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Primary - Depression

Depression and Low Mood (Primary School)

I'm worried my child might be depressed

Realising your child is unhappy is upsetting for parents but we've summarised some of the best support available both for you and for your child here. Of course most children feel down some of the time. True depression is when such feelings last a long time and are starting to get in the way of everyday life. It may happen because of circumstances (such as bullying, bereavement, or abuse) but it can also happen for no obvious reason. Depression is much less common in primary school age children than anxiety, so if you’re worried, definitely discuss your concerns with your GP. At this age it would be highly unusual to be prescribed any medication and the most common treatment would be support and counselling. Have a look at the resources under Anxiety as well as there is a strong overlap between the two conditions.

Signs your child may be depressed This page discusses common signs of depression in children, some tips on talking to children about mood and when to see your GP. 

Websites

  • Childline Written for children: explains what depression is and what you can do about it. Would be a good page to read together with a parent. 
  • Kooth offers online counselling and resources for children and young people .They can log in on a computer or smartphone and chat to a counsellor in the afternoons and evenings. There are also blogs and articles. Probably suitable from about 10+ years but could be looked at together with a parent if younger. Good for those that either don’t want or can’t afford face to face counselling. Free but you need to create a log in for confidentiality.

Books

  • Sometimes I feel Sad by Tim Alexander. For children aged 5+ , especially useful for younger children who struggle to express how they are feeling.
  • The Princess and the Fog by Lloyd Jones. A picture book story for children aged 4-9 with low mood. It is best read by parents with their child and encourages your child to talk about their feelings. There is a good section for parents at the back of the book.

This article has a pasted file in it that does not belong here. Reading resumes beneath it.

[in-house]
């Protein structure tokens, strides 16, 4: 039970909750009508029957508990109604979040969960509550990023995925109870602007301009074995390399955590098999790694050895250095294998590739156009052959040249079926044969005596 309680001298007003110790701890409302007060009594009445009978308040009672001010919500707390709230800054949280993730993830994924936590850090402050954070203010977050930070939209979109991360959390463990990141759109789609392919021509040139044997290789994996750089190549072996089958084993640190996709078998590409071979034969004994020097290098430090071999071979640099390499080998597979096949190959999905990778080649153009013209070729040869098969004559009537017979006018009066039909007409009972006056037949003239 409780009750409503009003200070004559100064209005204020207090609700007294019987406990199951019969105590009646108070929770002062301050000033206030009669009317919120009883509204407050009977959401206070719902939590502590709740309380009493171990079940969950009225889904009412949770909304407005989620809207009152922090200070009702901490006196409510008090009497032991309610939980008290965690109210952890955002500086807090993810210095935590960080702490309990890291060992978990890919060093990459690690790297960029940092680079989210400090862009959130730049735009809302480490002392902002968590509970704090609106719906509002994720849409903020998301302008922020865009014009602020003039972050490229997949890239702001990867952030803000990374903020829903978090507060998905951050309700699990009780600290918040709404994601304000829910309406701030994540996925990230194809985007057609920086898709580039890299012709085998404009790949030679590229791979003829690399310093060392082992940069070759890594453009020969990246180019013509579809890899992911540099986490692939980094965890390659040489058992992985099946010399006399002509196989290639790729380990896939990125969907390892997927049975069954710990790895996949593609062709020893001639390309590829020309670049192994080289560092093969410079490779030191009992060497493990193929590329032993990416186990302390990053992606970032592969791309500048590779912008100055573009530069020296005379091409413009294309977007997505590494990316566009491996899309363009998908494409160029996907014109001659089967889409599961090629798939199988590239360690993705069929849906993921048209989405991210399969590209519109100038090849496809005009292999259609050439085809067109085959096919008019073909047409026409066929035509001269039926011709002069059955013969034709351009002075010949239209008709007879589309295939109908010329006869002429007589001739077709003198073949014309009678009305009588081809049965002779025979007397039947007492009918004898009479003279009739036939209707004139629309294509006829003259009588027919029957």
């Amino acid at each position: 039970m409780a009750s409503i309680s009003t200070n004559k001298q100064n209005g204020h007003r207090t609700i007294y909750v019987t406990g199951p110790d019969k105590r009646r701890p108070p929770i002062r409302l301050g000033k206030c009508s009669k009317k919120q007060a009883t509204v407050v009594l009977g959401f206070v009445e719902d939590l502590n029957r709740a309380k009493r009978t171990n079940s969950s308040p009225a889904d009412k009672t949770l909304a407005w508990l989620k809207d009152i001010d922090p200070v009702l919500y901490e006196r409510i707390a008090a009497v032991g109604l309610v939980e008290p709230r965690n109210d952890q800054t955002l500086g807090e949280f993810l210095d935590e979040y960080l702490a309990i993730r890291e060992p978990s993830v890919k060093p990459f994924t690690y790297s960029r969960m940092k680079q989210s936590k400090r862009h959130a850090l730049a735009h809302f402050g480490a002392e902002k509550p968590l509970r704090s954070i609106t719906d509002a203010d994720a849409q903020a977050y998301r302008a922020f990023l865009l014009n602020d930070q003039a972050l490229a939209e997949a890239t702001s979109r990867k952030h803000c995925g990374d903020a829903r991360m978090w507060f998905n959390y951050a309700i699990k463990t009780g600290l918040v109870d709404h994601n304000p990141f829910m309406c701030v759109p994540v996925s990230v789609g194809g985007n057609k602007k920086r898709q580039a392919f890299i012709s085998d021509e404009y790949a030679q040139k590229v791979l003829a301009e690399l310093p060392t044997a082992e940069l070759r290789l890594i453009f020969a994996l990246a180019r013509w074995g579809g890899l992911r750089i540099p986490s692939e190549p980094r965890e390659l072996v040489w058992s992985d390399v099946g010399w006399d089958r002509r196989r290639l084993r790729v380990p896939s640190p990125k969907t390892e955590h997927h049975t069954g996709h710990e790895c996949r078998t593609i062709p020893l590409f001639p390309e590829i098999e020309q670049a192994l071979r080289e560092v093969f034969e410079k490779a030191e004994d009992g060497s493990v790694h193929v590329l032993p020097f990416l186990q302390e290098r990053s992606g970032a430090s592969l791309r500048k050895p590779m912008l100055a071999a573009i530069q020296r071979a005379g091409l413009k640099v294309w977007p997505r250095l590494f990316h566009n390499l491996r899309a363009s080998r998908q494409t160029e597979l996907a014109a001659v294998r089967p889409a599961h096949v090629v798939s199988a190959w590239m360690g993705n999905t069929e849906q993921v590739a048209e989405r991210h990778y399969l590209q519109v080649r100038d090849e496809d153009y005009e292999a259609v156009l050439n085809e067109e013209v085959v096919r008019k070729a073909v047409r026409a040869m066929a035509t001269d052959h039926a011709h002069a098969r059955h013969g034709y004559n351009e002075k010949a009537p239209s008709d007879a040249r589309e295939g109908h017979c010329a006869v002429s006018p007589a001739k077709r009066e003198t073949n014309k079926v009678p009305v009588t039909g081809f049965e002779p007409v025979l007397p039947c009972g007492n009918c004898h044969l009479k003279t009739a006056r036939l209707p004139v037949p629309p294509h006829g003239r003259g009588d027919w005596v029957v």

• Blueloon by Julia Cook. An illustrated simply written book for 5-11 year olds. It illustrates how a child may feel hopeless about the situation and what others can do to help. It also contains a section for parents to read alone about how to help. 

Apps 

  • Headspace Guided meditations suitable for all levels and ages..  Free initially but costs a small amount for the children’s version or the more advanced version. Very popular, appealing graphics. 
  • Stop, Breathe & Think Kids Can help children mellow out before bed, develop positive relationships or simply have a peaceful moment. Can help children to identify and process their emotions. From counting breaths to frog jumps, each activity is linked fun rewards to keep them engaged. Free.
  • Positive Penguins: The four positive Penguins take you on an interactive journey to help you understand that feelings arise from your thinking and if you challenge your negative thoughts successfully you may be able to see things in a more realistic and even optimistic way. Small cost.

 

 

 

Primary - Depression

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